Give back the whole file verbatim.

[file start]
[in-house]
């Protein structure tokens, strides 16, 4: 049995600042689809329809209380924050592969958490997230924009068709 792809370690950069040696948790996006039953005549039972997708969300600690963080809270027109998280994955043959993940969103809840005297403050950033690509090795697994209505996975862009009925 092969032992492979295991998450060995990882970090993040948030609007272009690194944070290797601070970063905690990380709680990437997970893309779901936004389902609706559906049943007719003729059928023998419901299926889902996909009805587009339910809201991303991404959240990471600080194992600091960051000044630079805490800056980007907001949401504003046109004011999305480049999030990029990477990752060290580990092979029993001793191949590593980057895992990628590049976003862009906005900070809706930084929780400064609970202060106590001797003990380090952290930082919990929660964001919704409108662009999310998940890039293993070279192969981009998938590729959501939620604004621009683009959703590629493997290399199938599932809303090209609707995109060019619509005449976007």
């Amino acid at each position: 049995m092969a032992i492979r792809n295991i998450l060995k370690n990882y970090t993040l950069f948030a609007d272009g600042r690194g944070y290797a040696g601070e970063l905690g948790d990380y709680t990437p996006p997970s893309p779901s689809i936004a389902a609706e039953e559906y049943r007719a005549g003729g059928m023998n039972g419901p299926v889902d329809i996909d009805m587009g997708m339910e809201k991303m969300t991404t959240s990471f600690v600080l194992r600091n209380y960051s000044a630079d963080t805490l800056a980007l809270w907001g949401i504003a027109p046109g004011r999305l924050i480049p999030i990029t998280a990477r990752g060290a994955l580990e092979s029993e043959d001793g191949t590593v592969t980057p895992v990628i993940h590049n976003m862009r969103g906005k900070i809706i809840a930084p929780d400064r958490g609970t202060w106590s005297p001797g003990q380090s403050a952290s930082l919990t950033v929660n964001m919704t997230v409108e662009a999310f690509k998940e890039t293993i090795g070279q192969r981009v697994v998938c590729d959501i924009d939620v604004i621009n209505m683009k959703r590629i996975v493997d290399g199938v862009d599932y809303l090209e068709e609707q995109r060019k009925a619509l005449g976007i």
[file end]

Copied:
[in-house]
């Protein structure tokens, strides 16, 4: 049995600042689809329809209380924050592969958490997230924009068709 792809370690950069040696948790996006039953005549039972997708969300600690963080809270027109998280994955043959993940969103809840005297403050950033690509090795697994209505996975862009009925 092969032992492979295991998450060995990882970090993040948030609007272009690194944070290797601070970063905690990380709680990437997970893309779901936004389902609706559906049943007719003729059928023998419901299926889902996909009805587009339910809201991303991404959240990471600080194992600091960051000044630079805490800056980007907001949401504003046109004011999305480049999030990029990477990752060290580990092979029993001793191949590593980057895992990628590049976003862009906005900070809706930084929780400064609970202060106590001797003990380090952290930082919990929660964001919704409108662009999310998940890039293993070279192969981009998938590729959501939620604004621009683009959703590629493997290399199938599932809303090209609707995109060019619509005449976007």
């Amino acid at each position: 049995m092969a032992i492979r792809n295991i998450l060995k370690n990882y970090t993040l950069f948030a609007d272009g600042r690194g944070y290797a040696g601070e970063l905690g948790d990380y709680t990437p996006p997970s893309p779901s689809i936004a389902a609706e039953e559906y049943r007719a005549g003729g059928m023998n039972g419901p299926v889902d329809i996909d009805m587009g997708m339910e809201k991303m969300t991404t959240s990471f600690v600080l194992r600091n209380y960051s000044a630079d963080t805490l800056a980007l809270w907001g949401i504003a027109p046109g004011r999305l924050i480049p999030i990029t998280a990477r990752g060290a994955l580990e092979s029993e043959d001793g191949t590593v592969t980057p895992v990628i993940h590049n976003m862009r969103g906005k900070i809706i809840a930084p929780d400064r958490g609970t202060w106590s005297p001797g003990q380090s403050a952290s930082l919990t950033v929660n964001m919704t997230v409108e662009a999310f690509k998940e890039t293993i090795g070279q192969r981009v697994v998938c590729d959501i924009d939620v604004i621009n209505m683009k959703r590629i996975v493997d290399g199938v862009d599932y809303l090209e068709e609707q995109r060019k009925a619509l005449g976007i």